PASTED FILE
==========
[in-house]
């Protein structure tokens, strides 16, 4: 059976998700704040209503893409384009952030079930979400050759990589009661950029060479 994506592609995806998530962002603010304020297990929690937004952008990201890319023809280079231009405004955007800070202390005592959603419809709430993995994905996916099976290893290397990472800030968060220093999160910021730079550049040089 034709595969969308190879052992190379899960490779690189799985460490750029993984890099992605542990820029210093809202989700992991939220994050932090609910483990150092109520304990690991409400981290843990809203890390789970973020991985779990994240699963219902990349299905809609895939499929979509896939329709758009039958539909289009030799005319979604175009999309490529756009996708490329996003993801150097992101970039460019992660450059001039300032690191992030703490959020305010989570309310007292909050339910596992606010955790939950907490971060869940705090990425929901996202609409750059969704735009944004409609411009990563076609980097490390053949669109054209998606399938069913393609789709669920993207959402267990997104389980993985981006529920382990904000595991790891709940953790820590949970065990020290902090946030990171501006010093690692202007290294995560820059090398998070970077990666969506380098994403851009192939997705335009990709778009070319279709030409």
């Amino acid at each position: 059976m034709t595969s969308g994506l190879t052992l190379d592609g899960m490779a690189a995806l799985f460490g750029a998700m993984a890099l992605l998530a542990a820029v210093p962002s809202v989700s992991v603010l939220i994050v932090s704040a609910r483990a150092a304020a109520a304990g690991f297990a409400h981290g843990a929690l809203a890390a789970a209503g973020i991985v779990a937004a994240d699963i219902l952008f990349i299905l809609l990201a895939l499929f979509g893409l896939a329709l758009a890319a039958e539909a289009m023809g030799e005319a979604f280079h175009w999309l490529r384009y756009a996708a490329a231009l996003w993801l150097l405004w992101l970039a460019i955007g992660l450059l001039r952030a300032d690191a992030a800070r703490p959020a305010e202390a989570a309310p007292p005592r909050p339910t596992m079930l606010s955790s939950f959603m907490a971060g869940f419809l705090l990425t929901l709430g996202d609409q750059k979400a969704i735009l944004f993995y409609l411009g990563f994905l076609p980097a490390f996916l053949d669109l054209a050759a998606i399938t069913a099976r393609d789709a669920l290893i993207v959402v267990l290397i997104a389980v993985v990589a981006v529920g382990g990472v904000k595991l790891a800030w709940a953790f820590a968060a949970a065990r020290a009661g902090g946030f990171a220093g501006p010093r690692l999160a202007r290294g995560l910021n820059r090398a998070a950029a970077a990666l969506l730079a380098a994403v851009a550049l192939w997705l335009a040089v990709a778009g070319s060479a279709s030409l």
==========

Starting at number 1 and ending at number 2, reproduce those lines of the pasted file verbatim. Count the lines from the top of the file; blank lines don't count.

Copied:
[in-house]
């Protein structure tokens, strides 16, 4: 059976998700704040209503893409384009952030079930979400050759990589009661950029060479 994506592609995806998530962002603010304020297990929690937004952008990201890319023809280079231009405004955007800070202390005592959603419809709430993995994905996916099976290893290397990472800030968060220093999160910021730079550049040089 034709595969969308190879052992190379899960490779690189799985460490750029993984890099992605542990820029210093809202989700992991939220994050932090609910483990150092109520304990690991409400981290843990809203890390789970973020991985779990994240699963219902990349299905809609895939499929979509896939329709758009039958539909289009030799005319979604175009999309490529756009996708490329996003993801150097992101970039460019992660450059001039300032690191992030703490959020305010989570309310007292909050339910596992606010955790939950907490971060869940705090990425929901996202609409750059969704735009944004409609411009990563076609980097490390053949669109054209998606399938069913393609789709669920993207959402267990997104389980993985981006529920382990904000595991790891709940953790820590949970065990020290902090946030990171501006010093690692202007290294995560820059090398998070970077990666969506380098994403851009192939997705335009990709778009070319279709030409």